Big data & analytics

IBM + Spark = Blazing fast analytics

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 In June 2015, IBM announced its support for Spark, calling it potentially the most significant open source project of the next decade. Since then, key advancements have been made by IBM, all aimed at helping enterprise clients to advance their analytics speed so they can derive business insights faster.

Why Spark?

Apache Spark is an in-memory analytics platform, and is viewed as both a library of analytics functionality as well as a platform. Unlike Hadoop (with its HDFS component), Spark doesn’t have distributed storage of its own; it is just an analytics engine and a very capable one at that. In the Hadoop world, it can replace the traditional MapReduce engine while bringing so much more out of the box. With Hadoop, you would need to have a huge cluster and run your jobs in batch because of processing latency but with Spark, you can get near-real-time processing potential because of its in-memory analytics capabilities. This lets you take your analytics to the data and not the other way round.

There are five main reasons that Spark is important:

1- Speed: We’ve seen certain algorithms run over 100 times faster than Hadoop MapReduce so speed is certainly one reason Sparks gained traction in the analytics ecosystem. Time to insight is one of the KPI’s we use in differentiating analytic systems and Spark definitely wins in the batch and near-real-time scenarios.

 2- Polyglot: Everyone has their own go-to language and Spark lets you choose between Java, Scala, Python, and most recently R to implement core analytics pipelines. With great REST support from plugins like Spark Job Server, you can essentially leverage Spark analytics from any REST enabled language, even bash shell (through curl!).

 3-Platform: It doesn’t just do batch analytics. It can do that and do it well but it also allows you to do streaming analytics for your low-response time needs as well as great out of box graph analytics capabilities through GraphX. I’ve had good success combining GraphX with graph databases like Titan, neo4j etc

 4-Easy ML capability: In the Hadoop world, you would typically need a complex pipeline including Pig/Hive/Mahout etc to get a decent ML pipeline. With Spark, you get Spark MLlib which give you most of the basic ML building blocks needed for analytics. Plug that into NiFi and you have a fairly sophisticated streaming pipeline with the same ML code used for batch analytics.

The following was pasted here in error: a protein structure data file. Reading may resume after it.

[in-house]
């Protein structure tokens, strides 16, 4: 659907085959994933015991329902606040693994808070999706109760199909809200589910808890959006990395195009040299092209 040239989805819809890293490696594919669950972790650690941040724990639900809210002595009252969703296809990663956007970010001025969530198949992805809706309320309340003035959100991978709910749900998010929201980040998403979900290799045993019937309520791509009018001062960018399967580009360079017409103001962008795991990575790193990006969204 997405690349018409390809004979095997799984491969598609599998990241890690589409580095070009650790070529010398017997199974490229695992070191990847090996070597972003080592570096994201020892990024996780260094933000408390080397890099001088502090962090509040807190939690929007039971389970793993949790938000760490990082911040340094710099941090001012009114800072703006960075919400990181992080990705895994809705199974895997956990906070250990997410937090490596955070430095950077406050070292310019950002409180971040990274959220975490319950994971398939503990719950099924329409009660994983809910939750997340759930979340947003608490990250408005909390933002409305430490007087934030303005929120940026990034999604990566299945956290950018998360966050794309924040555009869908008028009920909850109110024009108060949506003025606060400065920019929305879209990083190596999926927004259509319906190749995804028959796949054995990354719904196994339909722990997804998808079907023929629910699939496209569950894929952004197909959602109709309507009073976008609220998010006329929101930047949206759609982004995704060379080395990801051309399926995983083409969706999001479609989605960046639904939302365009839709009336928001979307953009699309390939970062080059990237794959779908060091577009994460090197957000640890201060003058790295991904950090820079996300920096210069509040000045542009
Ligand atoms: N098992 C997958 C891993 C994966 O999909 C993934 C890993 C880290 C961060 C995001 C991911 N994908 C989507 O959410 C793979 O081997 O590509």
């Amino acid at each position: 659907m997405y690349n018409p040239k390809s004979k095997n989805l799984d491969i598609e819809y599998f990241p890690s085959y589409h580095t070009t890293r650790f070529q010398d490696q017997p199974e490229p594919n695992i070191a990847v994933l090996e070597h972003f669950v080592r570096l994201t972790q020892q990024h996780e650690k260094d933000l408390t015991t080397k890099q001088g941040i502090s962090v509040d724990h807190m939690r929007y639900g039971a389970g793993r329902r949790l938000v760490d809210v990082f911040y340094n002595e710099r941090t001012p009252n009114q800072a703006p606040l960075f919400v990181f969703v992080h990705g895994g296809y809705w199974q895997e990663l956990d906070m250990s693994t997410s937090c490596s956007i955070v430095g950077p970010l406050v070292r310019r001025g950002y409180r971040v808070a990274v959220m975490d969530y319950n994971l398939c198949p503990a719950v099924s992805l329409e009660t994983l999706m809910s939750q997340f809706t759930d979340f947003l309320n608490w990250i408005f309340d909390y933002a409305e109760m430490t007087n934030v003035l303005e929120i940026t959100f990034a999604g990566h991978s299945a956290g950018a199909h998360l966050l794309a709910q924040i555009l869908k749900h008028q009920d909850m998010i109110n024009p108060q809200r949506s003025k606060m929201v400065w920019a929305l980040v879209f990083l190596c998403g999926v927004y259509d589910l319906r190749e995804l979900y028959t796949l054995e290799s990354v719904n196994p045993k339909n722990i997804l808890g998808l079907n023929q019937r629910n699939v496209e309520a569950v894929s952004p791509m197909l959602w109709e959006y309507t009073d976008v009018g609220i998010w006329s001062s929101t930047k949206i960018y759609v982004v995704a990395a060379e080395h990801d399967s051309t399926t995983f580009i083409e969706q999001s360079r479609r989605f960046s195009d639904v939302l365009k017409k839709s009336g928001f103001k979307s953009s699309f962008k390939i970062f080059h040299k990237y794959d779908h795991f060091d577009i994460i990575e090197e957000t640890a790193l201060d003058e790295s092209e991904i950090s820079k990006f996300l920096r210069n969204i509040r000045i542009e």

5-Community: The Spark codebase has been evolving rapidly since its initial release in 2012 and Databricks has been doing a great job shepherding the community. Spark 1.5 has some great perf updates from Catalyst and Tungsten and 1.6 has some neat Parquet and query execution improvements (among other things) and my personal favorite, ML Pipeline persistence.

Spark enables rapid innovation because of a combination of all these factors.

Why Spark is Important to IBM

IBM is ushering in the cognitive era. While Cognitive Computing is far more than just ‘plain old analytics’ of structured and unstructured data, Spark is a building block that’s helping make cognitive systems a reality. Several of our financial, retail, healthcare, government, infrastructure services rely on Spark based solutions as it helps take analytics to the source which could be anything from the relational DB2 to the noSQL DB Cloudant and several databases in between. A little known fact is that IBM is one of four founding members of the UC Berkeley AMPLab, the origin on Spark, and IBM has always provided guidance for the evolution of BSAS (the Berkley Data Analytics Stack).

 Spark, IBM z Systems and IBM LinuxONE

 IBM supports Spark on Linux on z, as well as on z/OS. In fact, we’ve showcased demo’s at some of the biggest technical conferences of 2015